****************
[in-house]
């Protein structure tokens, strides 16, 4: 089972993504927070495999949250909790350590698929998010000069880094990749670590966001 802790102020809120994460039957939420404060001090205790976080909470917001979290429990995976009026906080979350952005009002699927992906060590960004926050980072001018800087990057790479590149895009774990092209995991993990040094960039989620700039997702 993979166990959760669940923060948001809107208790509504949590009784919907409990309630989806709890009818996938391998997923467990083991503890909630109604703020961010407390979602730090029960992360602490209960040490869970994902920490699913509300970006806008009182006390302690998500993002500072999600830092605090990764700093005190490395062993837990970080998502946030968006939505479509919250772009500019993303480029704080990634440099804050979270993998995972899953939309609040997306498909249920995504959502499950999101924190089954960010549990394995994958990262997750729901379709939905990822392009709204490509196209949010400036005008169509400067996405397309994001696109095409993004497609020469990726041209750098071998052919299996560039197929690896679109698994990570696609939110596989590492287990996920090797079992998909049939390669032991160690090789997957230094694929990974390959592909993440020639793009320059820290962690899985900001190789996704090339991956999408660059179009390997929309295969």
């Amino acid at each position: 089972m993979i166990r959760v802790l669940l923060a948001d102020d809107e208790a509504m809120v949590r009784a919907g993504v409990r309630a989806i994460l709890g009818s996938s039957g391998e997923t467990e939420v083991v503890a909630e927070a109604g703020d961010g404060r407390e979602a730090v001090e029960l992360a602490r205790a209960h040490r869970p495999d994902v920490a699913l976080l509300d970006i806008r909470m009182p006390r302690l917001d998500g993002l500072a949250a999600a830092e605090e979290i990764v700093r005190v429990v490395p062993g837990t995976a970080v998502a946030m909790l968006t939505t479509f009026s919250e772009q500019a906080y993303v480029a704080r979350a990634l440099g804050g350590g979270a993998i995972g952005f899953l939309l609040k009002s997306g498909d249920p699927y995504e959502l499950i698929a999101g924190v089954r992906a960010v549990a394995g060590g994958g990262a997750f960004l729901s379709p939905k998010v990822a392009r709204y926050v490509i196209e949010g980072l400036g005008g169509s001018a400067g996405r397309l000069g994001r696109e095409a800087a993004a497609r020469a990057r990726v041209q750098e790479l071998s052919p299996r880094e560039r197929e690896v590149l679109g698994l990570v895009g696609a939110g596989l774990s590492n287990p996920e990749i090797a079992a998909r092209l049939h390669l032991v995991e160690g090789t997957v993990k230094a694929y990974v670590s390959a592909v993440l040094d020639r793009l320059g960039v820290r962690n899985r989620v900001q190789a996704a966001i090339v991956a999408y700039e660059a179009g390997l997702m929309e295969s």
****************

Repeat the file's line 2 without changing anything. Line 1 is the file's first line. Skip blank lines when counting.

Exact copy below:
């Protein structure tokens, strides 16, 4: 089972993504927070495999949250909790350590698929998010000069880094990749670590966001 802790102020809120994460039957939420404060001090205790976080909470917001979290429990995976009026906080979350952005009002699927992906060590960004926050980072001018800087990057790479590149895009774990092209995991993990040094960039989620700039997702 993979166990959760669940923060948001809107208790509504949590009784919907409990309630989806709890009818996938391998997923467990083991503890909630109604703020961010407390979602730090029960992360602490209960040490869970994902920490699913509300970006806008009182006390302690998500993002500072999600830092605090990764700093005190490395062993837990970080998502946030968006939505479509919250772009500019993303480029704080990634440099804050979270993998995972899953939309609040997306498909249920995504959502499950999101924190089954960010549990394995994958990262997750729901379709939905990822392009709204490509196209949010400036005008169509400067996405397309994001696109095409993004497609020469990726041209750098071998052919299996560039197929690896679109698994990570696609939110596989590492287990996920090797079992998909049939390669032991160690090789997957230094694929990974390959592909993440020639793009320059820290962690899985900001190789996704090339991956999408660059179009390997929309295969």